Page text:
Sunday, November 27th, 2011 — a historical day for the Portuguese culture. UNESCO finally proclaimed Fado as an Intangible World Heritage. Now, Fado is not only for the Portuguese. Fado belongs to the whole world.
You have probably heard of Fado before, but if you haven’t, here is a small introduction.
For many, Fado is an anguished song that sings about suffering, the longing of the past, fate, pain, love and jealousy, the typical neighborhoods of the city and it is often an instrument of social criticism. It has many faces: from Fado Vadio, non-professional, to Fado Castiço, the most traditional in Lisbon neighborhoods, and Fado Moderno. The highest expression of Fado Moderno and one of the biggest icons of Portuguese culture was Amália Rodrigues, considered the greatest Fado singer of all time.
However, even if you know what Fado is, you probably don’t know anything about its history. That’s what we are going to talk about today.
Fado is in our hearts, it runs inside our veins. Fado is the essence of being Portuguese. Its origins got lost in time and no one knows for sure when it first appeared. Although, the first documented description came from the end of the XVIII century referring to a Brazilian dance, with African inspirations.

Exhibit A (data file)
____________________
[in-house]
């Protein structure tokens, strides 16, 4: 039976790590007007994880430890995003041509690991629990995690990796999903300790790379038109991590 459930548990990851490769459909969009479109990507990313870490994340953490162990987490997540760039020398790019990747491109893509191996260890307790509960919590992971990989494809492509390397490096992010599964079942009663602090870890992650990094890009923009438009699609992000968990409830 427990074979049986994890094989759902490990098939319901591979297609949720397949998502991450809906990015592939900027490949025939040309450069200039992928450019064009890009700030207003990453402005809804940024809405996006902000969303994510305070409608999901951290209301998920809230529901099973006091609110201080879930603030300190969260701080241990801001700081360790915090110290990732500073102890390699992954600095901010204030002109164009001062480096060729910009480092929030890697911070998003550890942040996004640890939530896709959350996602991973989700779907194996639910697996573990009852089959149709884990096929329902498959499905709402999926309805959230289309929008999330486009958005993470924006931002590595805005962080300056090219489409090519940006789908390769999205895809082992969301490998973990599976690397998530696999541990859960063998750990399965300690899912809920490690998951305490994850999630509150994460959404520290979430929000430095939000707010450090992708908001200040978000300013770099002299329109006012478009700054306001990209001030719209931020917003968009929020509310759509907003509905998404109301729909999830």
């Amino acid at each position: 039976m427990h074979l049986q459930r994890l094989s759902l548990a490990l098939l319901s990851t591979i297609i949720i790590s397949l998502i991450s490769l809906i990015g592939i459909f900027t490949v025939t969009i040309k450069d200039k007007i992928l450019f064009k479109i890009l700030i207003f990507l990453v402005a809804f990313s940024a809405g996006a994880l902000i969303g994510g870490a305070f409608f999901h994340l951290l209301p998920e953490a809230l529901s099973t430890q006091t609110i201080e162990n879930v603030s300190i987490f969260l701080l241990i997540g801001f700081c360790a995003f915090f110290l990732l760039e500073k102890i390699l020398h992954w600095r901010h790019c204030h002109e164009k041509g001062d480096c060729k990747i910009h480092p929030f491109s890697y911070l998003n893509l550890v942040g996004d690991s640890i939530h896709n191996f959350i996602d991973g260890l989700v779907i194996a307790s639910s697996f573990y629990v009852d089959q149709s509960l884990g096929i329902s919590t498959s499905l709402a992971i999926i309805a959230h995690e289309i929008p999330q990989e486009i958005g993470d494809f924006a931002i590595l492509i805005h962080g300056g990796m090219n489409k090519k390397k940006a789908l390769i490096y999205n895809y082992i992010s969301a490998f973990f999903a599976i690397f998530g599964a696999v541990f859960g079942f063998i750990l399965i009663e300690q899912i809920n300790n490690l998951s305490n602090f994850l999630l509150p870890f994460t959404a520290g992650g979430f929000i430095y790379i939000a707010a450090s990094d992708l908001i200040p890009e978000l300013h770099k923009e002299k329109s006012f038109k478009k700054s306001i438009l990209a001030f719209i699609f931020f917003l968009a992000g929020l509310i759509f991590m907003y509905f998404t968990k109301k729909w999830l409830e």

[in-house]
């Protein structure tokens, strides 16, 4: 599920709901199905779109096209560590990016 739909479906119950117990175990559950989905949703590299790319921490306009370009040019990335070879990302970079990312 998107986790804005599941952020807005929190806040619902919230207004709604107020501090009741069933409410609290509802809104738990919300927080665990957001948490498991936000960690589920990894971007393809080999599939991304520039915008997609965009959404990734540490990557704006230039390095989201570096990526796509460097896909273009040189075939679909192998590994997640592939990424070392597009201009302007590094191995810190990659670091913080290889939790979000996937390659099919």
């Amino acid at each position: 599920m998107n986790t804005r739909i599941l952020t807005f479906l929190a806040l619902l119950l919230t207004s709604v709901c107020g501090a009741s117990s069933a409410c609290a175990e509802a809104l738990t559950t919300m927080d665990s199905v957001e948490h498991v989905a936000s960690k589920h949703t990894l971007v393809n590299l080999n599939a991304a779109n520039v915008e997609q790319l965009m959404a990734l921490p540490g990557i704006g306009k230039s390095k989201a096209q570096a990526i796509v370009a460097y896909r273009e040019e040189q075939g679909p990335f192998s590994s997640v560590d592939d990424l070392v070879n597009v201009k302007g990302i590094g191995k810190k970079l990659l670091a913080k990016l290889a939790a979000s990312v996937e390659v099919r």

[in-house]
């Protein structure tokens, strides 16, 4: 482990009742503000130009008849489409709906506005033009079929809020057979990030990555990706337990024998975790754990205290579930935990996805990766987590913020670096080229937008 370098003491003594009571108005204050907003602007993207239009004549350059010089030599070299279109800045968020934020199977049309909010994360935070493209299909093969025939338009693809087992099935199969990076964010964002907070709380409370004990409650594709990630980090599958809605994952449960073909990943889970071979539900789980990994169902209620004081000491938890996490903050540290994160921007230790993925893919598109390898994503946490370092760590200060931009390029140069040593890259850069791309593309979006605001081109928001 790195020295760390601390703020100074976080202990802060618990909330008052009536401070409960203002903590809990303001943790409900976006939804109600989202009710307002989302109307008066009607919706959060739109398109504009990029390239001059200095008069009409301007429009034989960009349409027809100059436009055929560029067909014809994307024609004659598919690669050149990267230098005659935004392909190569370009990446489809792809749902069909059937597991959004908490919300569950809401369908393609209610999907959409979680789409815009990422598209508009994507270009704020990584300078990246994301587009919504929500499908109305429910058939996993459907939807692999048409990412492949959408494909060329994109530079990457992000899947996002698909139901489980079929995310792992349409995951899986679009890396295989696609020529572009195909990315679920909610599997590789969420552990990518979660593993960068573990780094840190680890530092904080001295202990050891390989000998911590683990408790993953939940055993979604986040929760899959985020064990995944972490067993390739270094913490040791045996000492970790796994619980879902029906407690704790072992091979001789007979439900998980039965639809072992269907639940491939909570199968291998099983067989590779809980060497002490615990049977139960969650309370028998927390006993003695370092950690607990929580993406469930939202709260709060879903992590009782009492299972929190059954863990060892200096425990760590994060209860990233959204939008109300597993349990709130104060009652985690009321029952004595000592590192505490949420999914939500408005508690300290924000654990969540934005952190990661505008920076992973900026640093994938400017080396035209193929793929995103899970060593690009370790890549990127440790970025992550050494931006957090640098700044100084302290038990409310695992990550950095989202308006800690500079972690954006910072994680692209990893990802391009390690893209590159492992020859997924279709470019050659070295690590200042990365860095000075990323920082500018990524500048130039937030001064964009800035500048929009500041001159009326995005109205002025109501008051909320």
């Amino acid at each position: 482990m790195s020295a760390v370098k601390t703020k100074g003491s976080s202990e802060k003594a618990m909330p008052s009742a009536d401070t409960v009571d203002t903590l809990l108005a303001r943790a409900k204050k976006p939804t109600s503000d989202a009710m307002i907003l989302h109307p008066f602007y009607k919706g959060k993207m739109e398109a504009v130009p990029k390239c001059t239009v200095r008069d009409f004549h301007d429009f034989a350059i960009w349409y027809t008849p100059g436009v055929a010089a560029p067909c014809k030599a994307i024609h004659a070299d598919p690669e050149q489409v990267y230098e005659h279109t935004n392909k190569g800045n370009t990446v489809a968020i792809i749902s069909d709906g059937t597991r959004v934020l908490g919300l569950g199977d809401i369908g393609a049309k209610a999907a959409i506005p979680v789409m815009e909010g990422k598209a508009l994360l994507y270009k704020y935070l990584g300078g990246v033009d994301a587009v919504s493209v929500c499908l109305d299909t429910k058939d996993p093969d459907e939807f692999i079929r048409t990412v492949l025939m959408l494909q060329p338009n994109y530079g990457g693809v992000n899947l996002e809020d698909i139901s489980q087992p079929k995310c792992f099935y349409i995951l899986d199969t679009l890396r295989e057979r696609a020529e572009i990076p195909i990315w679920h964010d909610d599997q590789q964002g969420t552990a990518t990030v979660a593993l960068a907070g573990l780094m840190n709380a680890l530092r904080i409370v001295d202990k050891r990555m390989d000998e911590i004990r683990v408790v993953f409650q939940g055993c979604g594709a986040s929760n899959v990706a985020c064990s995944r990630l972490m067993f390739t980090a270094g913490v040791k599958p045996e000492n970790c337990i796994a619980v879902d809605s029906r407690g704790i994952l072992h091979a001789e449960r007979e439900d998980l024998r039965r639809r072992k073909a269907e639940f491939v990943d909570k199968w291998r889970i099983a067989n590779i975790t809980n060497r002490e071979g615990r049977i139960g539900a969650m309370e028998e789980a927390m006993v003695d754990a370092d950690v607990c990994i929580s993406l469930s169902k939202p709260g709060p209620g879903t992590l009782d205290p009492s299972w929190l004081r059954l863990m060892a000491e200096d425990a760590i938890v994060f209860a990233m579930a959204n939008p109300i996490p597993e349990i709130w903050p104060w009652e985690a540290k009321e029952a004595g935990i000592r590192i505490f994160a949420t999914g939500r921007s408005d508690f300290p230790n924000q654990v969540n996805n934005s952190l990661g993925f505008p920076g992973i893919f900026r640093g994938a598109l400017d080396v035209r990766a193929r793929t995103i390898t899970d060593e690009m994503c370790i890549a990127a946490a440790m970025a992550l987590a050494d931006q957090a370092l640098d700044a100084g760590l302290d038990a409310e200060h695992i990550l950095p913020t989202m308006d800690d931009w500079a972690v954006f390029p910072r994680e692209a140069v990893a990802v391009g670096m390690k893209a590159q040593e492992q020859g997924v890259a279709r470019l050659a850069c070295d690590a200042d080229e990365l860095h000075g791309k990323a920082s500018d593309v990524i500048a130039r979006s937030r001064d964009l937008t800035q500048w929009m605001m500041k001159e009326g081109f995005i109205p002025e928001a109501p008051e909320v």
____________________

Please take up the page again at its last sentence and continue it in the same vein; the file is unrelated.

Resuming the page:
Fado as we know it appeared in Lisbon, during the XIX century, mainly in not-so-good-neighbourhoods and was associated with prostitution. In that time, saying someone was a fadista was actually an insult and could put you in trouble. Fado was related to a marginal society and rejected by intellectuals and “good families”. In fact, some of the greatest figures of the Portuguese literature wrote badly about Fado and its singers and guitar players (and listeners).
Fado became more popular and gained popular consecration in the first decades of the XX century. With Estado Novo, the Portuguese dictatorial period, all singers were obliged to have a professional registration, as a way to control a potentially subversive world. Fado changed profoundly and became how we know it today, ritualized at Fado houses, in historic neighbourhoods. The way Fado was associated with Estado Novo, which used it as a national icon for propaganda, gave it a bad reputation and it was almost marginalized after the Revolution of 1974 that ended the dictatorial regime.
Fado’s image have slowly changed in the following decades and now there is a new and successful generation of fadistas following the steps of Fado’s greatest names and giving it a new vibrant life, like Mariza and Ana Moura.
As we told you before, you can learn more about Fado in its Museum website or, even better, visiting it! Let our Olisipo Tour take you there, with a 30% discount on the entrance. And if you want to know where to listen to good Fado, check our article, "5 Places to Listen to Good Fado" or have a look at our Tramcar + Fado tour, with a daily live Fado show at Chiado.
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